Fishing has always been a favorite sport of mine…any kind of fishing. This section will be different stories of the various type of fishing that I have engaged in. I think my first experience was crabbing off the old Niumalu Bridge at the mouth of the Hule‘ia Stream. Then it was catching o‘opu (goby) and opae (shrimp) at Kalapaki. The o’opu was used to cast for kaku (barracuda) and papio (young trevally) but the opae, we ate ourselves. We would make spears out of baling wire and spear the opae. When we had a pretty good supply we would boil them in a pot over an open fire. This was when I was about seven through ten years of age. Later it was casting for kaku in Nawiliwili and learning to throw net at KipuKai.
In 1954 I went fishing with Bo Rice out of Hanalei several times. Bo had a small sampan and trolled primarily for aku (tuna) which he sold in the local markets. The first day off the Kilauea Light House we spotted Iwa (great frigate bird) almost motionless above and to the right of the boat. Bo steered to a spot under the Iwa and right away we got a strike. Bo made me reel in the fish and it was nice big mahimahi of about forty-five pounds. I was thrilled and he was happy. About three days later, we went the other way towards Mana but couldn’t find anything. At about 1 p.m., Bo said that we should start back toward Hanalei. We turned and started back but in about twenty minutes or so we saw all the birds suddenly turn and start flying back to where we had come from. Looking back we saw the bird frantically diving on some bait so we turned and went back. When we got there we found a ball of six inch opelu (mackerel scad) being besieged both from above and below. We pulled in all of our trolling line and set up one bamboo pole which was used for baitless fishing. We started to pull in fish like there was no tomorrow. There were three of us who would take turns pulling in the four to five pound aku, taking about fifteen minute turns. All the while the small opelu remained in a tight ball on the surface. Finally a seven foot mano (shark) arrived and started to eat his way through the ball. This was a gruesome sight. After about two hours of pulling in fish we must have had almost a ton of fish when they stopped biting. It was now too late to head back to Hanalei so we went to Port Allen instead. At Port Allen Bo made arrangements with a store to refrigerate the fish overnight and the next day shipped all the fish by Young Brothers barge to Hawaiian Tuna Packers Cannery in Honolulu as there was no way he could sell that many fish here on Kaua’i. This was an experience that I will never forget.
In 1955 Dick Davis, who was working at Hale Kaua’i, and I bought an unfinished kit boat from Sam Wilcox and finished it ourselves. The boat was 21 feet long and had a 35 horsepower Universal marine gas engine. We named the boat the “No Huhu” (no get mad) to remind our wives not to get mad at us when we went fishing. We launched the boat before the end of the year. Dick Davis left Hale Kaua’i in the beginning of 1956 so I bought his share in the boat from him. Later that summer I took the boat to Hanalei and had pretty good success at fishing. We caught lots of ono (wahoo) and small ahi (yellow fin tuna) but no other kinds of fish. At the end of August I took the boat back to Nawiliwili because the surf and weather conditions could not be trusted from the first of September on. We didn’t have the weather reports and forecasting that we have today.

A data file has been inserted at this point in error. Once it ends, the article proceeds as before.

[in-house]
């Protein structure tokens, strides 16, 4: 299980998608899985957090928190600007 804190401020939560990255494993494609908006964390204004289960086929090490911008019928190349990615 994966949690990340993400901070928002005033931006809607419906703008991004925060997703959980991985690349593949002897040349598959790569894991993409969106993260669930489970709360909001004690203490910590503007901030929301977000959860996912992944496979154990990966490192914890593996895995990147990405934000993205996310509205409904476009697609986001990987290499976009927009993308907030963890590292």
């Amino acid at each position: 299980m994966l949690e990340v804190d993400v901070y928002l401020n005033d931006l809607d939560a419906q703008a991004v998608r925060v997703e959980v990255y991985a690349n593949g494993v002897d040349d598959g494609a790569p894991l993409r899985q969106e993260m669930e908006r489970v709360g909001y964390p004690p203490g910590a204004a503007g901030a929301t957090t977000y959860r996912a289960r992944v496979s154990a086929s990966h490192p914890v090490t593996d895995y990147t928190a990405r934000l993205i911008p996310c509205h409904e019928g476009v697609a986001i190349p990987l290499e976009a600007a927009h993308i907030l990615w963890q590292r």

In March of 1957 Nancy (my wife) came and got me at work one Saturday morning and said that there was a Tsunami coming and took me down to Nawiliwili where the boat was moored. The engine wasn’t used for over a month but started right up. I wasn’t too keen about going out to sea so with David (my son) aboard I took the boat up the Hule’ia River. About two miles upstream just before the end of tidewater, there was a grove of mango trees whose branches hung out over the water. I tied the bow to one branch and stern to another. I then heard branches being broken down the river and knew that the wave was coming. I pulled the boat as close to the bank as I could and told David to go to the highest ground he could. I stayed with the boat with the intent that I would swing up into the mango branches if the water got too high. The water only rose about eighteen inches and that was the end of the danger. Just opposite of the upper end of the Menehune fishpond the river makes a sharp turn and most of the force of the wave was dissipated there. I left the boat there for about two weeks and then brought it back to its dock in the Harbor. One accidental benefit of the stay in the fresh water was that all the salt water algae were killed by the fresh water and the bottom of the boat was nice and clean.
The next two summers it was back to Hanalei for more fishing. One Saturday afternoon Bill Akana, Bill Case, Bob Englehard and I went down the Napali Coast and spent the night at Nualolo Kai. On the way down the coast just off Hanakapiai we got a triple strike. They were ulua (trevally) and averaged about thirty-five pounds apiece. We went back to Ke‘e and got Nancy to take them to a store in Hanalei to hold in refrigeration overnight. Coming home from Nualolo the next day we caught two more in the same place. This was in 1958 and later that summer we had a hurricane but luckily the winds were only about eight-five miles per hour so that the boat rode out the storm nicely. Three days after the hurricane Dick Slogett Jr. and I went as far as Hanakapiai and caught an ono and an ulua, in about two hours time. At the end of that summer I took the boat back to Nawiliwili the long way, that is, by the way of Barking Sands and Waimea to Koloa and on to Nawiliwili. I broke up the trip into two legs, the first to Kekaha and the next all the way back to Nawiliwili. In 1959 I finally sold the boat. Nancy was happy again!